EMC Faculty Respond to Record Sea Turtle Cold Stun Numbers

Cold Stun Syndrome, a debilitating state of hypothermia seen in sea turtles along the Atlantic coast of North America is a concern every winter.  This winter, however, an unseasonably warm December, followed by precipitous drops in temperature after the New Year, caught record numbers of young green sea turtles inshore where they are very vulnerable to Cold Stun Syndrome.  As a result, the beaches and shorelines of North Carolina were littered with unfortunate, juvenile green, loggerhead and a few Kemp’s Ridley sea turtles who were taking advantage of the food in the NC sounds when the cold snap hit, rather than having migrated out to the warmer waters of the Sargassum  as they normally would have done.

Nearly 1000 animals were found between January 5th and 7th alone, with a second wave bringing numbers up to approximately 1600 affected animals. Incapacitated by the cold, these turtles would suffer a slow, wintry demise without the concentrated rescue efforts of stranding responses up and down the coast.

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Recording green sea turtle cold stuns near Cape Lookout, January 20th


For such large numbers of affected animals, triage is an unfortunate feature of the rescue effort and EMC faculty and residents working out of CMAST and the STAR facility on Roanoke Island, are heavily involved in examining and triaging the large numbers of turtles being recovered by NC sea turtle stranding response participants.  Dr. Craig Harms and Dr. Emily Christiansen always bear the major brunt of these long days and nights but Dr. Greg Lewbart, Suzanne Kennedy-Stoskopf and Michael Stoskopf also pitched in and helped as clinicians in the triage effort.  Dr. Kim Thompson, third year resident was the house officer on duty helping assess the many turtles arriving in truck loads from the beaches.

The least affected turtles based on quick triage evaluation received fluids and were warmed slowly for a quick re-release into warmer waters after being marked for identification and receiving an implanted chip to confirm their identity if found again later.  To date over 500 turtles in this category have made their way safely into the gulfstream or the kinder climates off the coast of Florida thanks to the participation of sea turtle rescue programs in North Carolina, South Carolina, Georgia, and Florida, as well as the United States Coast Guard, who facilitated the most recent group of releases just this Friday, January 30th.

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Green sea turtles preparing for release

Some animals require more extensive treatment to recover.  After initial triage, veterinary care at rehabiliitation centers and other facilities are nursing these turtles through their challenges which can include pneumonia, severe skin lesions, problems in joints, and general poor condition.  The most serious cases are being managed at the major sea turtle rehabilitation centers, the STAR Center at the NC Aquarium on Roanoke Island, and the Karen Beasley Sea Turtle Rescue and Rehabilitation Center in Surf City. Ordinarily the the Karen Beasley Sea Turtle Rescue and Rehabilitation Center may see 30-40 cold stun cases throughout the winter, but they are currently housing approximately 90 turtles, nearly all of which are recovering from cold stun.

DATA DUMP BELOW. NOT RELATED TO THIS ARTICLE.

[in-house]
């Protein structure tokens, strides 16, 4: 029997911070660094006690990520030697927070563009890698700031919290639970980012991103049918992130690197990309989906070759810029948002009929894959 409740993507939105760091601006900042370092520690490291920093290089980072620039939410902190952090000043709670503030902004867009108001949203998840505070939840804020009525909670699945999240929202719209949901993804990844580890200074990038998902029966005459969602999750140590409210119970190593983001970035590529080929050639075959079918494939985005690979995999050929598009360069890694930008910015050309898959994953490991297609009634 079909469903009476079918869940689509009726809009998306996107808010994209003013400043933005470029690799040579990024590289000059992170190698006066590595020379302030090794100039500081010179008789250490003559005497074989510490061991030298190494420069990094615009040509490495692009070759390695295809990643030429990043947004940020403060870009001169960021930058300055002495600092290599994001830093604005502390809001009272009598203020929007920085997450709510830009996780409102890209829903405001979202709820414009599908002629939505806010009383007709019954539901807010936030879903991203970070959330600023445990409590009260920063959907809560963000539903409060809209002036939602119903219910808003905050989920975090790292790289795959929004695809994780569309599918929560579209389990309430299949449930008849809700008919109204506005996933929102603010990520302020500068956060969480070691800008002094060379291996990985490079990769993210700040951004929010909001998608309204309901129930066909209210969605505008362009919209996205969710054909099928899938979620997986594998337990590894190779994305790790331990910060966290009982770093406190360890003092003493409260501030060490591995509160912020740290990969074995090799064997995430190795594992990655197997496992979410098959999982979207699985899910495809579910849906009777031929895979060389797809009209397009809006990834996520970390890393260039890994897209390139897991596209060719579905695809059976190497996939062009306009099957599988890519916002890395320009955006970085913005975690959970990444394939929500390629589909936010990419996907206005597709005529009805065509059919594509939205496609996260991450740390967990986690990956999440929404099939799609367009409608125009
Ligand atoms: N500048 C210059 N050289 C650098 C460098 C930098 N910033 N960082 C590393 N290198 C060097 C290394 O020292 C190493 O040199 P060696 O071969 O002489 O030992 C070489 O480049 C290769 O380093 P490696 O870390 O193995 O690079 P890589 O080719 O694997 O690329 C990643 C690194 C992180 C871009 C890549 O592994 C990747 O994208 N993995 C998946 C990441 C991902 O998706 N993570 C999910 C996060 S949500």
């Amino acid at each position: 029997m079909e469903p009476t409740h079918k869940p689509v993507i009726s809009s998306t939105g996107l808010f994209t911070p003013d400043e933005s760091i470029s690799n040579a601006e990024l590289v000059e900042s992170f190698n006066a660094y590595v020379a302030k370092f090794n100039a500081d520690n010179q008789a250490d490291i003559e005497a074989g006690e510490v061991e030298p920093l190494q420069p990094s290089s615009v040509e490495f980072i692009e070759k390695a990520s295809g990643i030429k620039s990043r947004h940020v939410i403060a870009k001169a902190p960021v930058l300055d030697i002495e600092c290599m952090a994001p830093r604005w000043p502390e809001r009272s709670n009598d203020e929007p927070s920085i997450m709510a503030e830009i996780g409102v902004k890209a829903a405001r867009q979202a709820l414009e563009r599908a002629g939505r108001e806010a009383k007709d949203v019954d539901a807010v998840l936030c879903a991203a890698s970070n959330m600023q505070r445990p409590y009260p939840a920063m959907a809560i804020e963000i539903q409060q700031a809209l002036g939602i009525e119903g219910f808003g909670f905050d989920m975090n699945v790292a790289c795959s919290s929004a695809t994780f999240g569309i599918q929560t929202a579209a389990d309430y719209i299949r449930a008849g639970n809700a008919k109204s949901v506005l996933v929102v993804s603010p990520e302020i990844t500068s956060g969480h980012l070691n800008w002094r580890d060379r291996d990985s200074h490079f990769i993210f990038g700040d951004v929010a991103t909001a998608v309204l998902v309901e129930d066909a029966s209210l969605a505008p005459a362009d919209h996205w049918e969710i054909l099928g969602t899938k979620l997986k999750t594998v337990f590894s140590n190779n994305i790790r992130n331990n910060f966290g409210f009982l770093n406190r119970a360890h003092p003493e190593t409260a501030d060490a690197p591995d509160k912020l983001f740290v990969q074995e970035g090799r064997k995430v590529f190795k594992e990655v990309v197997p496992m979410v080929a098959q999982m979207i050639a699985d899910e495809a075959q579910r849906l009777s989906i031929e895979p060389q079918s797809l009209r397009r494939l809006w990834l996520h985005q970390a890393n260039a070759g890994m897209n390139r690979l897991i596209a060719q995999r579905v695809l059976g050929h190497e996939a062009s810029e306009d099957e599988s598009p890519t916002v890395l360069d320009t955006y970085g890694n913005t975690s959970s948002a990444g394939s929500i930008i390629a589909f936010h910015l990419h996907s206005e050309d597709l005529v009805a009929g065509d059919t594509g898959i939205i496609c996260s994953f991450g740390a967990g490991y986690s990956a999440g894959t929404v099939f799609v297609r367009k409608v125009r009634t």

Veterinary nursing teams at the aquariums at Pine Knoll Shores and Fort Fisher the Museum of Natural Sciences in Raleigh, the Greensboro Science Center, and SEA LIFE Charlotte-Concord are all housing rescued turtles providing them with the necessary care to re-establish their health for future re-release into the sea next spring when water temperatures allow.

Monitoring vital signs on a young loggerhead sea turtle suffering from cold stun

Managing the unprecedented volume of cases this year has required unprecedented levels of communication and coordination, but the round-the-clock dedication of organizations statewide, as well as many volunteers, means that hundreds of turtles now have a second chance at survival.

Red Wolves May Help Understanding of Human Eye Disease

The red wolf reintroduction has generated knowledge that has facilitated many other predator conservation efforts through the publication of innovative techniques and basic science in the scientific literature.  Now it appears that the careful work with the red wolf may also help us better understand an array of eye diseases that may affect as many as 1.8 million people in the United States.